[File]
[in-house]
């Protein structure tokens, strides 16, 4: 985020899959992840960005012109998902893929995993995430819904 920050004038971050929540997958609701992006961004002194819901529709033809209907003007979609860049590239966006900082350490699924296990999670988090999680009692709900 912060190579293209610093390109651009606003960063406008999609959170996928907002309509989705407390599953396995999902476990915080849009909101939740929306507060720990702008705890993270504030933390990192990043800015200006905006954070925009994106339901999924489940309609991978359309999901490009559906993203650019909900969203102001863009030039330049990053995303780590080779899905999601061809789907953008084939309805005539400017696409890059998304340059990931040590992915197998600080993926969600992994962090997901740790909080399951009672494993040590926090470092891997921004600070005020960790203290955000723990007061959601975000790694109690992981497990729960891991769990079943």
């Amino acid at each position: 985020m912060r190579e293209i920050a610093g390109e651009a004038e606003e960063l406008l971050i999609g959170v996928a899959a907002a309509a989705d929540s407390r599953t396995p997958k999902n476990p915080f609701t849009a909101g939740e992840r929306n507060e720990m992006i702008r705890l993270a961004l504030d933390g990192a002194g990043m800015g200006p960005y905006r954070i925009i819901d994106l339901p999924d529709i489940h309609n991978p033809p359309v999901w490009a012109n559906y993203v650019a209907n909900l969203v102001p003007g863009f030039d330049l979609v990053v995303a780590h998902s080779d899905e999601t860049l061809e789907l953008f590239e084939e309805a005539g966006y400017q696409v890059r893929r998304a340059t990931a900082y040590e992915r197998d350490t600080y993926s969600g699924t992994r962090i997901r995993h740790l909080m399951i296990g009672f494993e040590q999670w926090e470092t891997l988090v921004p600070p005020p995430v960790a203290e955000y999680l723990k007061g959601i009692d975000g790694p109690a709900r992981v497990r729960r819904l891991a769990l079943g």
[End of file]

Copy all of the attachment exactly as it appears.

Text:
[in-house]
């Protein structure tokens, strides 16, 4: 985020899959992840960005012109998902893929995993995430819904 920050004038971050929540997958609701992006961004002194819901529709033809209907003007979609860049590239966006900082350490699924296990999670988090999680009692709900 912060190579293209610093390109651009606003960063406008999609959170996928907002309509989705407390599953396995999902476990915080849009909101939740929306507060720990702008705890993270504030933390990192990043800015200006905006954070925009994106339901999924489940309609991978359309999901490009559906993203650019909900969203102001863009030039330049990053995303780590080779899905999601061809789907953008084939309805005539400017696409890059998304340059990931040590992915197998600080993926969600992994962090997901740790909080399951009672494993040590926090470092891997921004600070005020960790203290955000723990007061959601975000790694109690992981497990729960891991769990079943």
């Amino acid at each position: 985020m912060r190579e293209i920050a610093g390109e651009a004038e606003e960063l406008l971050i999609g959170v996928a899959a907002a309509a989705d929540s407390r599953t396995p997958k999902n476990p915080f609701t849009a909101g939740e992840r929306n507060e720990m992006i702008r705890l993270a961004l504030d933390g990192a002194g990043m800015g200006p960005y905006r954070i925009i819901d994106l339901p999924d529709i489940h309609n991978p033809p359309v999901w490009a012109n559906y993203v650019a209907n909900l969203v102001p003007g863009f030039d330049l979609v990053v995303a780590h998902s080779d899905e999601t860049l061809e789907l953008f590239e084939e309805a005539g966006y400017q696409v890059r893929r998304a340059t990931a900082y040590e992915r197998d350490t600080y993926s969600g699924t992994r962090i997901r995993h740790l909080m399951i296990g009672f494993e040590q999670w926090e470092t891997l988090v921004p600070p005020p995430v960790a203290e955000y999680l723990k007061g959601i009692d975000g790694p109690a709900r992981v497990r729960r819904l891991a769990l079943g």